Breast Reduction Cost & Candidacy

The cost of breast reduction involves three fees: the anesthesia fee, the facility fee and the surgeon's fee. The surgeon's fee is the most difficult to predict without first knowing the extent of the procedure and the qualifications of the plastic surgeon.

The average breast reduction cost varies from $5,000 to $7,000. Fees include anesthesia, which ranges from $1,000 to $1,500, and the facility fee (or hospital fee), which ranges from $500 to $2,000. The remaining cost will be the surgeon's fee. If more than one procedure is done at the same time, then the total cost will be more, but less than if the procedures are performed separately.

Extent of Breast Reduction Procedure

As with most plastic surgery, cost varies with the extent of the procedure. If your breasts are extremely oversized and additional work is needed to remove excess tissue and to reposition and reshape the nipple area, then the procedure will be more costly. Each breast reduction surgery procedure is unique, so it's premature to ask, "how much will the breast reduction cost?" before the surgeon has examined your breast size and developed a surgical plan.

Skill and Training

It's important to choose a board-certified plastic surgeon from the American Board of Plastic Surgery with extensive experience in all types of breast surgery. Board certification may not always guarantee the best results; however, board certification does require specific and rigorous surgical education and training that improves the odds for a successful outcome.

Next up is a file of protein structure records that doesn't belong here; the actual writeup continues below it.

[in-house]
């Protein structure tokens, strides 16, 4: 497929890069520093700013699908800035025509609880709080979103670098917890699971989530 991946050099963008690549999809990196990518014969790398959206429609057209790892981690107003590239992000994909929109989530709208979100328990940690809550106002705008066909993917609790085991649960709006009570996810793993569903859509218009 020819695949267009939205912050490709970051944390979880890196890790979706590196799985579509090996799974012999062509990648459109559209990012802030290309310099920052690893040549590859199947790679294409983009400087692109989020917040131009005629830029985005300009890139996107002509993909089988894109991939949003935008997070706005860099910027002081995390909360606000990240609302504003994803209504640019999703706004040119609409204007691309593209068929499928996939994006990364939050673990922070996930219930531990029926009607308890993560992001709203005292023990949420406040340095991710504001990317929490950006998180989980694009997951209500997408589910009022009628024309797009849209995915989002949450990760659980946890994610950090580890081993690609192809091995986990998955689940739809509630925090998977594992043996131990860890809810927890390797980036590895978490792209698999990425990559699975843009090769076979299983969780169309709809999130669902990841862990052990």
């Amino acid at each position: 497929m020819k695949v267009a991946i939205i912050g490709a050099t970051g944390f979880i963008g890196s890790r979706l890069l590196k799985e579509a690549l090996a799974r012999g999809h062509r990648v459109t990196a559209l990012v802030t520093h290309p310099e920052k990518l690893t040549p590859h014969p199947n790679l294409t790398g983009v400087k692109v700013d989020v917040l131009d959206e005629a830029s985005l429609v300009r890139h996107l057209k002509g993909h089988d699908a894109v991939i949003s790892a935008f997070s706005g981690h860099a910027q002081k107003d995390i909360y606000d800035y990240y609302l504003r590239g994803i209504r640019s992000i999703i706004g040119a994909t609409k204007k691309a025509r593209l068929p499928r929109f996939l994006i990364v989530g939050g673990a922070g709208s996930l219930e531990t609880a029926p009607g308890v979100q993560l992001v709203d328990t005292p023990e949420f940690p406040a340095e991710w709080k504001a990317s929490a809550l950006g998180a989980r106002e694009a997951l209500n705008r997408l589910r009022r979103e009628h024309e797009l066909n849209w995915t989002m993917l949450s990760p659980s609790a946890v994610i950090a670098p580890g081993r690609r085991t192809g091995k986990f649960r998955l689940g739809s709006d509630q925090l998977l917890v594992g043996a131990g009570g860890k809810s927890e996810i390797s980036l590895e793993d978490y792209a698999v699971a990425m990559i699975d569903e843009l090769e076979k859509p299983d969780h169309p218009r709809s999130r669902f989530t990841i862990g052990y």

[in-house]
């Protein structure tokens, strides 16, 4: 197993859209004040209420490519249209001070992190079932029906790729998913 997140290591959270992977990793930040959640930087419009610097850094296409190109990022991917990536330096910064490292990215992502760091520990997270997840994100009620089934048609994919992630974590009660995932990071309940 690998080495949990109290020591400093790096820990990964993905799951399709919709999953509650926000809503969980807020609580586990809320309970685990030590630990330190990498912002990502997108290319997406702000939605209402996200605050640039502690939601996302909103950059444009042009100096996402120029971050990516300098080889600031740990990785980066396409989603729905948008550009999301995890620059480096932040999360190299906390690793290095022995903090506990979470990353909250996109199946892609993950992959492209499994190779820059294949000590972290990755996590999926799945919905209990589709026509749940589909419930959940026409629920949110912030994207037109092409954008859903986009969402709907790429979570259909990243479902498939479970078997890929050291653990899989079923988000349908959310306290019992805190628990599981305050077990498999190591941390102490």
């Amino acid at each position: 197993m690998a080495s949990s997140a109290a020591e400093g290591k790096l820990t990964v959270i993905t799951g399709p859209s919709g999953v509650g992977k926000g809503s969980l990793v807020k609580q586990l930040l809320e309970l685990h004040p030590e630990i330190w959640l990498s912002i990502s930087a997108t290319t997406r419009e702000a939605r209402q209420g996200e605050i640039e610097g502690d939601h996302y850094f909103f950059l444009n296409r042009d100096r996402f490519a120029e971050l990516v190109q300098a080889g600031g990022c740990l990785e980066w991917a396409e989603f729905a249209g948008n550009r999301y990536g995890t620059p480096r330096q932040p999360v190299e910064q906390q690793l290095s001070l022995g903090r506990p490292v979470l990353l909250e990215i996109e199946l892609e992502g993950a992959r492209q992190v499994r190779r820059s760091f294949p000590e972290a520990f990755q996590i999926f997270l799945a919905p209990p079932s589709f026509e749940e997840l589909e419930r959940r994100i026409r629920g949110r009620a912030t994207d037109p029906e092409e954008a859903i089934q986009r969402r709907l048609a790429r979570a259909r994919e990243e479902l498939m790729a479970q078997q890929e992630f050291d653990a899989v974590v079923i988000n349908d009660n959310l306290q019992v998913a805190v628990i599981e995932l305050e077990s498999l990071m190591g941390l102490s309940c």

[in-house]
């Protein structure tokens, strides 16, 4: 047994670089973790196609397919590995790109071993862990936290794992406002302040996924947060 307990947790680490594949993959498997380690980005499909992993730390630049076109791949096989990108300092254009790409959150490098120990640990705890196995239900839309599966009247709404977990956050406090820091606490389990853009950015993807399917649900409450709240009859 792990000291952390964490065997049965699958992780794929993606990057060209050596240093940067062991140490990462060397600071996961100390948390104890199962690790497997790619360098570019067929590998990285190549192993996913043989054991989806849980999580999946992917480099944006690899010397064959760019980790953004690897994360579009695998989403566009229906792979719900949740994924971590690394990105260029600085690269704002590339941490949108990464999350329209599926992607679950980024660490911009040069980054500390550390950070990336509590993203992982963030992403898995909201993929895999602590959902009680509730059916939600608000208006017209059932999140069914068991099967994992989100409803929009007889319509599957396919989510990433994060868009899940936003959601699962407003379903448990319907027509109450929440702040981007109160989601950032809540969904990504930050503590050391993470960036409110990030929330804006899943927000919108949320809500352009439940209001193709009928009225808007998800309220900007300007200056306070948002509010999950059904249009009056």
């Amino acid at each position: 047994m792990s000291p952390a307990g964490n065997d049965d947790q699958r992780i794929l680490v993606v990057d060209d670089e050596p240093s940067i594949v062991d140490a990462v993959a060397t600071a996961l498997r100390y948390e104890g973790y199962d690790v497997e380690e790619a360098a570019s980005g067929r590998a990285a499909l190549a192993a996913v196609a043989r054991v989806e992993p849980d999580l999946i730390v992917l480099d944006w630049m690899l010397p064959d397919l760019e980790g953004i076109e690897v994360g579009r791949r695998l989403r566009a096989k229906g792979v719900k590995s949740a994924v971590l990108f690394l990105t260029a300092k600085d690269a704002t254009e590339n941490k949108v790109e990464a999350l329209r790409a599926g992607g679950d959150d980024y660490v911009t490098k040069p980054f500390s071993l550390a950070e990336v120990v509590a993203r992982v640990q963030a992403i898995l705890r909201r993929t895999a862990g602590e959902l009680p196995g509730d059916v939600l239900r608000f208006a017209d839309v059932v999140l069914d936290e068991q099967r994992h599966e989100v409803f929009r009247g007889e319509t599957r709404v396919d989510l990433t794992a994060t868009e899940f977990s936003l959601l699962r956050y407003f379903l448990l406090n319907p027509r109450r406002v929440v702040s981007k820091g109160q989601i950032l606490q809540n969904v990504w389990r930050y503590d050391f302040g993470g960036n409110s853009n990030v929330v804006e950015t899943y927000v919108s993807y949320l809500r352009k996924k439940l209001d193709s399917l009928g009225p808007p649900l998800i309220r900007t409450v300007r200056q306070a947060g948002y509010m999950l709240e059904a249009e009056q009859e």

The type of certification is also important. There are more than 150 self-designated boards, but only a handful that are designated by the American Board of Medical Specialties (ABMS), such as the American Board of Plastic Surgery.

Breast Reduction Surgery Payments

Since breast reduction surgery is often performed for medical and non-cosmetic reasons, the procedure may be covered by your insurance policy. Check with your insurance company to find out if all or part of the procedure is covered. For those procedures not covered by insurance, or for the portion of the procedure not covered, most plastic surgeons have monthly payment plans. For financing options and tips, continue reading about "Patient Financing."

Our breast reduction recovery page will help you understand what to expect in the days and weeks after your procedure. These resources will help you determine whether the benefits outweigh the costs.

Are You a Candidate?

If you experience back and/or neck pain as a result of overly large breasts, then breast reduction surgery (reduction mammoplasty) may be an option. During breast reduction, your surgeon removes excess breast fat, glandular tissue and skin so that your breasts are in better proportion with the rest of your body.

Most women wait until their breasts are fully developed before considering breast reduction surgery. That said, some teenage girls whose breast size causes pain or excessive self-consciousness may also benefit from breast reduction surgery. You should be at a stable weight before considering breast reduction, as weight gain or loss can affect the size of your breasts.

Some men with gynecomastia (excessive breast tissue) are good candidates for breast reduction as well.

Your Breast Reduction Consultation